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Yuji Oshima, Takeshi Joko, Yoshimi Nagai, Ryusaburo Mori, Koji Tanaka, Yusuke Hikichi, Tetsushi Komori, Joao Carrasco, Martine Maculaitis, Oliver Will, Kathleen Beusterien, Kanji Takahashi; Patient Preferences for Anti-VEGF Treatment Regimens for Wet Age-Related Macular Degeneration in Japan. Invest. Ophthalmol. Vis. Sci. 2019;60(9):93.
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To quantify preferences for different anti-vascular endothelial growth factor (anti-VEGF) treatment profiles among patients with wet age-related macular degeneration (wAMD).
Patients with a best corrected visual acuity (BCVA) in their better-seeing eye of at least a decimal notation of 0.5 (approximately 20/40 at Snellen equivalent) participated in a face-to-face cross-sectional survey across 4 university hospitals in Japan between November 2017 and June 2018. The survey included explanations of pro re nata (PRN), every two months (q8), and treat-and-extend (TAE) treatment strategies using a standardized script and a discrete choice experiment (DCE) in which patients were asked to review two different treatment profiles side-by-side and choose their preferred option. The different profiles were defined based on 4 attributes: 1-year number of injections, 1-year physician consults, chance of 1-year visual acuity (VA) improving, and chance of 2-year VA maintenance of improvement. A Hierarchical Bayes model was applied to estimate preference weights for each level of the regimen attributes.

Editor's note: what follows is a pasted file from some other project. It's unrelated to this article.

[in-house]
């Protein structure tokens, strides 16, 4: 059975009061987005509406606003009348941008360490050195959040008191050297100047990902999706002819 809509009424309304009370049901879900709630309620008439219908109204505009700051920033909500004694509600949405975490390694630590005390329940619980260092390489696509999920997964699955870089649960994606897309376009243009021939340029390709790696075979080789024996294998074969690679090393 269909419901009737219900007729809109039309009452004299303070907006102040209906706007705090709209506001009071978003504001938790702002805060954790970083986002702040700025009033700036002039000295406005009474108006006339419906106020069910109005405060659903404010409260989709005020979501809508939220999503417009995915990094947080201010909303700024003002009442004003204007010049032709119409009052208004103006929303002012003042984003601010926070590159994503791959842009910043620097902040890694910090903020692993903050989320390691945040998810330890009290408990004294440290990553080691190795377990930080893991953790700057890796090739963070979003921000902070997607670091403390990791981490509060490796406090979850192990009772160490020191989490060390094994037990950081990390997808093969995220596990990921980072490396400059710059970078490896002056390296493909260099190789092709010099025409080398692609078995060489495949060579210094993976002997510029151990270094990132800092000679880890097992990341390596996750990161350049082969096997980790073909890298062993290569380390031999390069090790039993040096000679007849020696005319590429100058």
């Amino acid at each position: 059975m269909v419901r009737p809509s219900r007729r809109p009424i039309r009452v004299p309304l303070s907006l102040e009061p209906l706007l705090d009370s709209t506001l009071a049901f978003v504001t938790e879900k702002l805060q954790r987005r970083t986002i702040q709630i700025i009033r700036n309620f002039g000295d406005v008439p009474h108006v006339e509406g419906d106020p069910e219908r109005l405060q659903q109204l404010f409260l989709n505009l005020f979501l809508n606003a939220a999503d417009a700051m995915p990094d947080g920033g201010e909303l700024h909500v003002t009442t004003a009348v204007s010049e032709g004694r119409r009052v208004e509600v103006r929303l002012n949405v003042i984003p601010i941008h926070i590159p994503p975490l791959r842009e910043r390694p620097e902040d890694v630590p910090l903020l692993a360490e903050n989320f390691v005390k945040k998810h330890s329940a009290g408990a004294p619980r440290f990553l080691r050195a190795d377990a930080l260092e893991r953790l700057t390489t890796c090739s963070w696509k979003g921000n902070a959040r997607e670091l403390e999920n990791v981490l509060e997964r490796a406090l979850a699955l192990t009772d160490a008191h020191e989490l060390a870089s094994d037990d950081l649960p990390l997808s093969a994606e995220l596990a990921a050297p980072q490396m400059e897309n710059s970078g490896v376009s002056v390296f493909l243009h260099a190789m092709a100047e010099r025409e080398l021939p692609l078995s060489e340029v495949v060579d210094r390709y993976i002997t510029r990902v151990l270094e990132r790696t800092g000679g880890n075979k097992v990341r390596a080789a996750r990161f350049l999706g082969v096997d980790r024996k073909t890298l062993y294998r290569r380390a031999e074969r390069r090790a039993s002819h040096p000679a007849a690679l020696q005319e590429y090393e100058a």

A total of 120 patients with wAMD with a mean age of 76 ± 8.0 years (female: 41%) completed the survey. Thirty patients were anti-VEGF naïve and ninety patients were anti-VEGF experienced. Of the anti-VEGF experienced patients, approximately 71% were treated with PRN. Patients were willing to accept an increase from 3 to approximately 8 injections in the first year to increase the chance of 1-year VA improvement from 25% to 40%; however, they would be willing to accept 11 injections if the chance of 2-year VA maintenance increased from 80% to 96%. The most valued attribute was 2-year VA maintenance (34%), followed by reducing the number of injections (31%). These factors were about twice as important as decreasing physician consults and increasing the chance of VA improvement (P < 0.001). When comparing different regimen profiles (TAE, q8, and PRN) based on their attributes, TAE was generally more favored by patients primarily because of its high chance of 2-year VA maintenance.
Informing patients with wAMD about the likelihood of long-term VA maintenance when selecting treatment is likely to increase the chance of accepting an optimal treatment regimen and number of injections.
This abstract was presented at the 2019 ARVO Annual Meeting, held in Vancouver, Canada, April 28 - May 2, 2019.
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